Wednesday, July 27, 2011

A refreshing bit of honesty

Just saw Senator Kay Hutchinson on the Kudlow Report. She was talking about Senator Reid's budget plan, and complained that it claimed $50B of cuts from reducing waste, fraud, and abuse. Her complaint was that this was not a real cut.

Now just think about that for a minute. What she is saying is that reducing spending is not the goal; saving $50B from eliminating waste is insufficient. She wants actual cuts to services, regardless of what the final cost is. If you could figure out how to deliver twice as much Welfare for the cost of a shiny nickelr, she would not accept that. Because her goal is not deficit reduction; it is government reduction.

Later in the broadcast she switched her complaint to be about the uncertain nature of such savings, so the honesty didn't last long. But it was nice of her to let the mask slip for a moment.

My response to Boehner's speech

I sold all the stocks out of my 401K.

Sunday, July 24, 2011

An empirical view of human nature

One of the enduring problems of our era is the conflict between two views of human nature: the Left asserts there is no such thing (man is purely a product of society), and the Right asserts it is supernatural and therefore transcendent (an immortal soul is not materially affected by social pressures). Both views are, of course, wrong.

Human beings are social animals. Much of our behavior is unconsciously controlled by social expectations. We do not have free will, in the sense that most people understand that term: our choices are completely determined by our circumstances.

However, we are not purely expressions of social policy, and the illusion of free will is necessary to functioning of both individuals and society. My standard example is temperature: there is no such thing as temperature at the atomic level. Temperature is not a fundamental constituent of the universe; rather, it is a description of the behavior of an aggregate. But this does not make it any less useful of a truth; trying to live without the concept of temperature will get you burned.

Free will is the same. Although we don't actually have it, we have to act as if we do. In practice this isn't so difficult, just as in practice atomic physicists have no trouble making a pot of tea without setting themselves on fire. Our brains are primed to use the concept of free will as an explanatory and predictive heuristic.

However, as usual, our common sense notions can be improved by scientific understanding. Here's a great article that explains how recognizing the limits of free will can make our criminal justice system more humane and effective: The Brain on Trial.

The important point of this article is that it emphasizes that prisons will still exist:

Biological explanation will not exculpate criminals; we will still remove from the streets lawbreakers who prove overaggresssive, underempathetic, and poor at controlling their impulses.

Just because we understand that people's actions are controlled by their circumstances doesn't mean we can't prevent them from doing bad actions. And by the way, a society in which criminals are locked up provides a set of circumstances which result in less people committing crime.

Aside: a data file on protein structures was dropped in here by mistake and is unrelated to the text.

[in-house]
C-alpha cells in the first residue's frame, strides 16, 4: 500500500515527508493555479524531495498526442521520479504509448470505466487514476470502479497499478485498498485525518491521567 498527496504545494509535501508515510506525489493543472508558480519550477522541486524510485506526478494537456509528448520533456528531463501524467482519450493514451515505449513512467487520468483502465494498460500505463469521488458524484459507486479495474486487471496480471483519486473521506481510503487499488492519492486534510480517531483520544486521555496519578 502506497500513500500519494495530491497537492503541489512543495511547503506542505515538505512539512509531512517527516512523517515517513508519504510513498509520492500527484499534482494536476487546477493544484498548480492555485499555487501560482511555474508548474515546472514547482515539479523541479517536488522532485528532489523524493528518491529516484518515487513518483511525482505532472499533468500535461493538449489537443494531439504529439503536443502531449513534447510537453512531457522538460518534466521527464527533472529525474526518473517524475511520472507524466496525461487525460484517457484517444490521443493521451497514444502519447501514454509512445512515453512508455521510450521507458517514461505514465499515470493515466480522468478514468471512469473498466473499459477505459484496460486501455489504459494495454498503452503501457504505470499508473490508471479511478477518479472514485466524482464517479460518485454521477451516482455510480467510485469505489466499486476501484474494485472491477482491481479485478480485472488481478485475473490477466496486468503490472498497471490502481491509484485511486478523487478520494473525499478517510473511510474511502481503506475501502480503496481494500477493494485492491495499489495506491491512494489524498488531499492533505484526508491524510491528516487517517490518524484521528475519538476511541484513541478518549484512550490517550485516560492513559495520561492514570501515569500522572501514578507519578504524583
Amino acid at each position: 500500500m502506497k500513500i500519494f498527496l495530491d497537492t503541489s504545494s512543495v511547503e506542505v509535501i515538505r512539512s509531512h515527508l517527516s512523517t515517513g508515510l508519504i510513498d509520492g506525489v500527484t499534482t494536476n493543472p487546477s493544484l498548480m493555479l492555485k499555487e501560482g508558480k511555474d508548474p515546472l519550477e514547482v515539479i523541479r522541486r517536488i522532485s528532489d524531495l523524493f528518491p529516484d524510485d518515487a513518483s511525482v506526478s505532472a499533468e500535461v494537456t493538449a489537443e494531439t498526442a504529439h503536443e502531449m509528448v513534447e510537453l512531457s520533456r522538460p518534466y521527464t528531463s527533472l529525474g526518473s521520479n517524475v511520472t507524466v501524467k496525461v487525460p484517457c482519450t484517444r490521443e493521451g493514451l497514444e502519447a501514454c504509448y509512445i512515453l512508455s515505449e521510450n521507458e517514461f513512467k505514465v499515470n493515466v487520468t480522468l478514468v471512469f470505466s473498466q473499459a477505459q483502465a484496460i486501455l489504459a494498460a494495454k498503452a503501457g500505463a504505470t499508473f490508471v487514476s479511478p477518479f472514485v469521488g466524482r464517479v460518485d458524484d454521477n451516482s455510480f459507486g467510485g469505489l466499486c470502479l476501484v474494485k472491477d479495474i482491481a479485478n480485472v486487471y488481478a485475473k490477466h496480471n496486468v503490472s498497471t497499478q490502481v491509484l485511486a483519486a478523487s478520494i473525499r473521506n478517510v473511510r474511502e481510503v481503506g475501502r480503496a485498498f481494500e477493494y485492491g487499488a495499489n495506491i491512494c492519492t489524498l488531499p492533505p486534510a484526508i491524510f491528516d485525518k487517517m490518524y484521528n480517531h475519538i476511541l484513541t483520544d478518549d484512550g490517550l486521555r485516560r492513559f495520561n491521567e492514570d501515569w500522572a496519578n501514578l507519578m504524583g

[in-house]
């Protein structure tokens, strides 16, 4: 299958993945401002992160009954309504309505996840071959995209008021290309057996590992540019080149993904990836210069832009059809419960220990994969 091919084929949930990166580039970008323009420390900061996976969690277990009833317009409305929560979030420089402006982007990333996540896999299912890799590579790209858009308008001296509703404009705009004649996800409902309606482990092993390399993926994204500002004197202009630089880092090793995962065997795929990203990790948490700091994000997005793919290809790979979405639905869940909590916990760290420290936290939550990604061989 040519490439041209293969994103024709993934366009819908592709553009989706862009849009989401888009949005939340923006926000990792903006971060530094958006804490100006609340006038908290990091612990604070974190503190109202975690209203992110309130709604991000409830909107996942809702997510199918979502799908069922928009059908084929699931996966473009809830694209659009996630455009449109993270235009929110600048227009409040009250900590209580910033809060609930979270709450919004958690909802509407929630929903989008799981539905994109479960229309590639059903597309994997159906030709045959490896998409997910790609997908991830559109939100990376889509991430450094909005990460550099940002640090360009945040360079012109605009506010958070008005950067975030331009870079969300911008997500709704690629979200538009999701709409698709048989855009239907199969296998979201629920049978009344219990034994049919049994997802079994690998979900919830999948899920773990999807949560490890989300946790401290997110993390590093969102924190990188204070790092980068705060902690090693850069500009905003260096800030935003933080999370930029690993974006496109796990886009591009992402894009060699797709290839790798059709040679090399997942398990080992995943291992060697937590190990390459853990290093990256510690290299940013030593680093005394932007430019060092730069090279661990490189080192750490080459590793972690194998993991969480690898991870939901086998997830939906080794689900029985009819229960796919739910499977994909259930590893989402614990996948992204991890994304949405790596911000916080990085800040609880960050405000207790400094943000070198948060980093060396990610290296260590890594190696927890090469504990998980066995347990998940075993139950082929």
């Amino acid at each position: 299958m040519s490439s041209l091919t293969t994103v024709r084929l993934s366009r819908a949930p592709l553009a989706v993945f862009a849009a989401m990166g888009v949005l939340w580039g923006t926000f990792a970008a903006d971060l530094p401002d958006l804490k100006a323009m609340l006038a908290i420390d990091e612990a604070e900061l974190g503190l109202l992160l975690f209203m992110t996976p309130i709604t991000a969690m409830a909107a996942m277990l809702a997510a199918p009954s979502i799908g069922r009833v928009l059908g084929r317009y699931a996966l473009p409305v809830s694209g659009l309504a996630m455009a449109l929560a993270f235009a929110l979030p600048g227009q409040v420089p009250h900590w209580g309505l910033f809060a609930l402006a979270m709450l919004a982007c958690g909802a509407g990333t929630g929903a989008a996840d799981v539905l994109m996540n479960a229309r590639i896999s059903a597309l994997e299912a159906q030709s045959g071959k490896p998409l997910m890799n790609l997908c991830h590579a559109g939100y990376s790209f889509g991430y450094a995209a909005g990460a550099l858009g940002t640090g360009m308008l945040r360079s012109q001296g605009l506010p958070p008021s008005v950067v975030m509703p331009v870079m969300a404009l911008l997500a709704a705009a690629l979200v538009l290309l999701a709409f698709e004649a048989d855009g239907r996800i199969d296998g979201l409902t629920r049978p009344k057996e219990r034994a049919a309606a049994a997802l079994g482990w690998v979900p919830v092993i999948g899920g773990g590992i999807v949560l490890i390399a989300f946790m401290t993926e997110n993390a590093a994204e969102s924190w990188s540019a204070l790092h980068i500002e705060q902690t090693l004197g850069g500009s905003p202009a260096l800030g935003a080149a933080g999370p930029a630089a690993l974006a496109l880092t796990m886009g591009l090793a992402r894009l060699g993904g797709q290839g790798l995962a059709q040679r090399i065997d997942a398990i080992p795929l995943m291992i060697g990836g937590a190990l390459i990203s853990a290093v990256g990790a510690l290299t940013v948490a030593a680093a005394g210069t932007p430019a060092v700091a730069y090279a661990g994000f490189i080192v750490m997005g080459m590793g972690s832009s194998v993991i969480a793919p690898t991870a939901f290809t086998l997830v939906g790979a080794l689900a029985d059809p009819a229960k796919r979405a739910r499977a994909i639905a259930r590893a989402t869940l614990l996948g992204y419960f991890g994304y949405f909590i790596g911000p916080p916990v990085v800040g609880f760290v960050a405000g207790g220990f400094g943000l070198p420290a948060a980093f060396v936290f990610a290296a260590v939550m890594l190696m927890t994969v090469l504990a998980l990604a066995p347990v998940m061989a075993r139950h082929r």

P.S. This post was composed on Safari, a piece of software so unremittingly bad that it has single-handedly convinced me to never buy a Macintosh.

Saturday, July 23, 2011

Doubling down on crazy

Apparently the heart of the Democratic party wasn't enough. So Obama just gave up and completely caved in, offering a plan to the right of the Gang of Six which threatened to spark a rebellion from Congressional Democrats. He shoved the Democratic soul into a Chinese take-out box and sent it to Boehner's house.

And Boehner walked away empty-handed. Again.

You're welcome, Bruce Phillipes

Our trip started with my trademark difficulty: when I powered down the transformers for the PCs, the lights went out.

No problem; this happens a lot (oddly it's when I power them down, not up). All I have to do is flip the circuit breaker. But it's dark outside, so first I need the flashlight.

It doesn't work, despite the fact that I used it two days ago. Fine, so I get the backup flashlight. Nope. Change the batteries. Nope. Finally Sara had the bright idea to use the car headlights. So it only took us 10 minutes to turn off a computer.

Our flight was actually great. The plane had a lot of empty seats (at least in our section in the back) so we had a whole row to ourselves. The baby only slept for an hour, but she didn't cry very much. One young woman actually stopped us in the hallway in LA to tell us how good the baby was, and how she'd turned off her movie to listen every time Sophie laughed.

Once we got out of the International terminal in LA, I began to feel the psychic distress that is America settling down around me. Our flight on US Airways was a bit annoying. When printing out our boarding passes Sara had noticed that both tickets were booked under her name. Several phone calls later I was forced to buy a new ticket, because the airline simply refused to change the name on the existing one (they did offer me a refund, but the fee for using the refund was $150 and the ticket was only $70). Why in the world do the airlines even have a "non-transferable" policy? They sold a seat, and somebody was going to be in it. How does it affect the profitability of their operations if it's a different person? Of course, I imagine they make a fair amount of money off of their customer's mistakes.

Anyway, we checked in for the flight, and I explained the situation to the clerk. I offered to sell them the ticket back if they needed it, but she said they didn't have anyone on standby. So just before the plane lifts off, guess who sits in my paid-for but unoccupied seat? A US Airways employee.